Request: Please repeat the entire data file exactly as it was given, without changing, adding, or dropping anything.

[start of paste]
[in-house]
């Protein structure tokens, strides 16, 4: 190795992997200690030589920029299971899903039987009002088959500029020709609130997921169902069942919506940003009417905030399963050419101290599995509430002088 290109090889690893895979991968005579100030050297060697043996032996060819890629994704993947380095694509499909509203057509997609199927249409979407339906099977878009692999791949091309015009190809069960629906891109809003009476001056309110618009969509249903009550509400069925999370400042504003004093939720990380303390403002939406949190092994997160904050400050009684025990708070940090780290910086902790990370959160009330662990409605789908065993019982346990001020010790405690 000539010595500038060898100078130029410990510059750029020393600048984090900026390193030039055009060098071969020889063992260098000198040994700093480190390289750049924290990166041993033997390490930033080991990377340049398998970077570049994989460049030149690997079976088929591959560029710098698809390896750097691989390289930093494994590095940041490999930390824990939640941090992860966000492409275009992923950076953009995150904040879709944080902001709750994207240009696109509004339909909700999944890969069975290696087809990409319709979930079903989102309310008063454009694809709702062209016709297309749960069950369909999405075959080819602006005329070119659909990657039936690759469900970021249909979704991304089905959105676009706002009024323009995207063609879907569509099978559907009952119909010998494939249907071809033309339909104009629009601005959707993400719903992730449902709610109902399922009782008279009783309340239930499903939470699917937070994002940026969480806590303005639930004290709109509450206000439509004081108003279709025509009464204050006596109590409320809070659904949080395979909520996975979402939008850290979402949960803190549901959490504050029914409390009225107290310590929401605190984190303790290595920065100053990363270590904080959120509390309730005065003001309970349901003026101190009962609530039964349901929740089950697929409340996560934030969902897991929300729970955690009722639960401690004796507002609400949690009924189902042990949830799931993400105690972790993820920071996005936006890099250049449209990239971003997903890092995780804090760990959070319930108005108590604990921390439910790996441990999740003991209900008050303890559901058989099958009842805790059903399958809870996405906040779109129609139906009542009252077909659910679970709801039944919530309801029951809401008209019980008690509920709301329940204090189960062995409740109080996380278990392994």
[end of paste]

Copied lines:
[in-house]
């Protein structure tokens, strides 16, 4: 190795992997200690030589920029299971899903039987009002088959500029020709609130997921169902069942919506940003009417905030399963050419101290599995509430002088 290109090889690893895979991968005579100030050297060697043996032996060819890629994704993947380095694509499909509203057509997609199927249409979407339906099977878009692999791949091309015009190809069960629906891109809003009476001056309110618009969509249903009550509400069925999370400042504003004093939720990380303390403002939406949190092994997160904050400050009684025990708070940090780290910086902790990370959160009330662990409605789908065993019982346990001020010790405690 000539010595500038060898100078130029410990510059750029020393600048984090900026390193030039055009060098071969020889063992260098000198040994700093480190390289750049924290990166041993033997390490930033080991990377340049398998970077570049994989460049030149690997079976088929591959560029710098698809390896750097691989390289930093494994590095940041490999930390824990939640941090992860966000492409275009992923950076953009995150904040879709944080902001709750994207240009696109509004339909909700999944890969069975290696087809990409319709979930079903989102309310008063454009694809709702062209016709297309749960069950369909999405075959080819602006005329070119659909990657039936690759469900970021249909979704991304089905959105676009706002009024323009995207063609879907569509099978559907009952119909010998494939249907071809033309339909104009629009601005959707993400719903992730449902709610109902399922009782008279009783309340239930499903939470699917937070994002940026969480806590303005639930004290709109509450206000439509004081108003279709025509009464204050006596109590409320809070659904949080395979909520996975979402939008850290979402949960803190549901959490504050029914409390009225107290310590929401605190984190303790290595920065100053990363270590904080959120509390309730005065003001309970349901003026101190009962609530039964349901929740089950697929409340996560934030969902897991929300729970955690009722639960401690004796507002609400949690009924189902042990949830799931993400105690972790993820920071996005936006890099250049449209990239971003997903890092995780804090760990959070319930108005108590604990921390439910790996441990999740003991209900008050303890559901058989099958009842805790059903399958809870996405906040779109129609139906009542009252077909659910679970709801039944919530309801029951809401008209019980008690509920709301329940204090189960062995409740109080996380278990392994």